Republicans should be in better shape than ever before to make an appeal to Latino voters. Two of their announced candidates for president, Marco Rubio and Ted Cruz, are sons of Latino immigrant parents and another soon-to-be-announced candidate, Jeb Bush, speaks fluent Spanish and has a Mexican-born wife.
The situation is not quite that simple, of course. The Republicans’ three amigos look about as phony to many Latinos as the trio of actors-pretending-to-be-Mexicans played by Steve Martin, Chevy Chase and Martin Short in the 1986 movie, “Three Amigos!”
Start with Florida Sen. Marco Rubio who officially launched his presidential campaign this week. He is full-blooded Cuban and, at one point, was his party’s great hope to capture the Latino vote. A handsome young man with an attractive family and deep roots in the immigrant community, Rubio was speaker of the Florida House of Representatives before being elected to the U.S. Senate in 2010.
Though staunchly conservative on most issues --...Read more
I have a friend who is one of the top political consultants in the country. He was a major player in the Clinton campaigns in the 1990s and had a significant role in Barack Obama’s two runs for president. He is such a seasoned veteran that he doesn’t bother to jockey for a slot on the Sunday political talk shows on the major networks or even bid for an appearance with Rachel Maddow. He doesn’t need to strive. He’s above all that.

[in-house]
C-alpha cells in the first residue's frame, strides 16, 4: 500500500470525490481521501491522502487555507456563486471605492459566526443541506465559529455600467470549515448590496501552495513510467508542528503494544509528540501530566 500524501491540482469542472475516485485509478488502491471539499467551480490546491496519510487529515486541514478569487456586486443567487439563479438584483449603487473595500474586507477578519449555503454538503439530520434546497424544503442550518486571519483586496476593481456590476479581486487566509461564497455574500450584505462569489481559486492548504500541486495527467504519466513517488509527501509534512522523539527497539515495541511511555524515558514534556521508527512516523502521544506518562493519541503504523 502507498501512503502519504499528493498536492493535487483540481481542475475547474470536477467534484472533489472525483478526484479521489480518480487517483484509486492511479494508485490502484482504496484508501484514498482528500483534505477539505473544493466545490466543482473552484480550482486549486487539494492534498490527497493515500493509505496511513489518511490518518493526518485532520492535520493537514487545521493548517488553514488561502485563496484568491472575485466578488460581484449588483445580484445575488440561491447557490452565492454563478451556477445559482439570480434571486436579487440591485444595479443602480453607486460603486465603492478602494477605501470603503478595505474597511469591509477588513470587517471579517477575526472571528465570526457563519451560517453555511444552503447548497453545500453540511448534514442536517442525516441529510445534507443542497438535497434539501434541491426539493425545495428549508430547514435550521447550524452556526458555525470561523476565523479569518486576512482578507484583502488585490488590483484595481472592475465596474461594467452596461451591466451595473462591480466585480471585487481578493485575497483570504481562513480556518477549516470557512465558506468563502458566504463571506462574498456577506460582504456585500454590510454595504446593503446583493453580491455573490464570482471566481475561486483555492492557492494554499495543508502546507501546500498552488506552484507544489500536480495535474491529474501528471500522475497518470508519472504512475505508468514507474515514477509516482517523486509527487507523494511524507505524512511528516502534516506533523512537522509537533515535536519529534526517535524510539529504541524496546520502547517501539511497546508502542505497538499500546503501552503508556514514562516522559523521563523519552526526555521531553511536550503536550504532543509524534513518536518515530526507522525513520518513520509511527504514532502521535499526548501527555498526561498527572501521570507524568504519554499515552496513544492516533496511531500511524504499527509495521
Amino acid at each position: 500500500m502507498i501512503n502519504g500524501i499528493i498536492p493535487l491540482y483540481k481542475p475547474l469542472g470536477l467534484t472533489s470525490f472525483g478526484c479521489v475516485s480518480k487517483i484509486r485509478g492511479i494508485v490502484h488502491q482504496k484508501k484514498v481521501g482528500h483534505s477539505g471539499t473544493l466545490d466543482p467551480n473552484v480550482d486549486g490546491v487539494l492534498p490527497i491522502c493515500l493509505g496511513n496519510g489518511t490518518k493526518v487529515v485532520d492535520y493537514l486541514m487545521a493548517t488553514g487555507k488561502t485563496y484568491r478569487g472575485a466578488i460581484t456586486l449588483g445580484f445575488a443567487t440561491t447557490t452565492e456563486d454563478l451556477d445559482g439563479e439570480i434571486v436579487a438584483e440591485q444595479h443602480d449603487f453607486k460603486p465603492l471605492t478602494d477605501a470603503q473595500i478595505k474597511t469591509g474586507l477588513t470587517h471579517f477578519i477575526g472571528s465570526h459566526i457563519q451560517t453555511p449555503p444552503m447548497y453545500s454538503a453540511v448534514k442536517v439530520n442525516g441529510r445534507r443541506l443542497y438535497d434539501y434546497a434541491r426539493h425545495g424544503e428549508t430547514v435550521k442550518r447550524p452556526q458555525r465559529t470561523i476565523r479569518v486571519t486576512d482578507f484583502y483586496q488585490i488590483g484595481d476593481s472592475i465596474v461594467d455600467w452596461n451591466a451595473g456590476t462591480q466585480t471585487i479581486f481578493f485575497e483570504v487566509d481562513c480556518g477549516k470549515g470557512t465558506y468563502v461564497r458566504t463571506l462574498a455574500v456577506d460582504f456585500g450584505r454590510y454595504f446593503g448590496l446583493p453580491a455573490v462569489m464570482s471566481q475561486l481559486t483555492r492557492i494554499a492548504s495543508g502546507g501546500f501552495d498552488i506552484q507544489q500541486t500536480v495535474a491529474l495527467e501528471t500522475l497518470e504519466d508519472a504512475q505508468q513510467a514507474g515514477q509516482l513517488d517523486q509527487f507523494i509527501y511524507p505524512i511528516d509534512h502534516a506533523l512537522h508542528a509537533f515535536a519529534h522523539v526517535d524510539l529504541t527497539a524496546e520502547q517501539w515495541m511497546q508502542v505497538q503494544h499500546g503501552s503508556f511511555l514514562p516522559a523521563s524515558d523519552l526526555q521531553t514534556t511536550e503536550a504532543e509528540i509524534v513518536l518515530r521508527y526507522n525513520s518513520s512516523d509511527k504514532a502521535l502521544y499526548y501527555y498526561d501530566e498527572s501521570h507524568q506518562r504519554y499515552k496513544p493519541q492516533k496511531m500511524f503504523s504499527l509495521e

Right after the 2012 presidential election, I was invited to a dinner at my friend’s house and, with about a dozen of us gathered around the dining room table, he asked who we thought would be the Democratic and Republican nominees in 2016. Predictions on the Democratic side did not stray far from Hillary Clinton until the guessing game came round to my friend. Given that he knows Hillary pretty well, I was interested to hear his insights.
She will not run, he said. She is too tired physically and too spent emotionally after years of fighting with Republicans....Read more
With the death of Walter Scott, the 50-year-old black man shot in the back by a white police officer in North Charleston, S.C., there are fewer Americans who will argue that we do not have a policing problem in America.
Concern about the interactions between cops and members of distressed minority communities ramped up last August with the police shooting of Michael Brown in Ferguson, Mo. The Justice Department stepped in and produced a scathing report detailing police bias against blacks in Ferguson. Significantly though, the investigation was unable to reach a clear conclusion about Brown, the figure who became the focal point of protests throughout the fall and winter. Yes, he was unarmed, but he may not have been without blame in the altercation with a white police officer that led to his death.
Brown, though, no longer needs to be the prime example of an innocent victim killed by a cop. More compelling and appalling examples keep showing up. There was John Crawford in Beavercreek,...Read more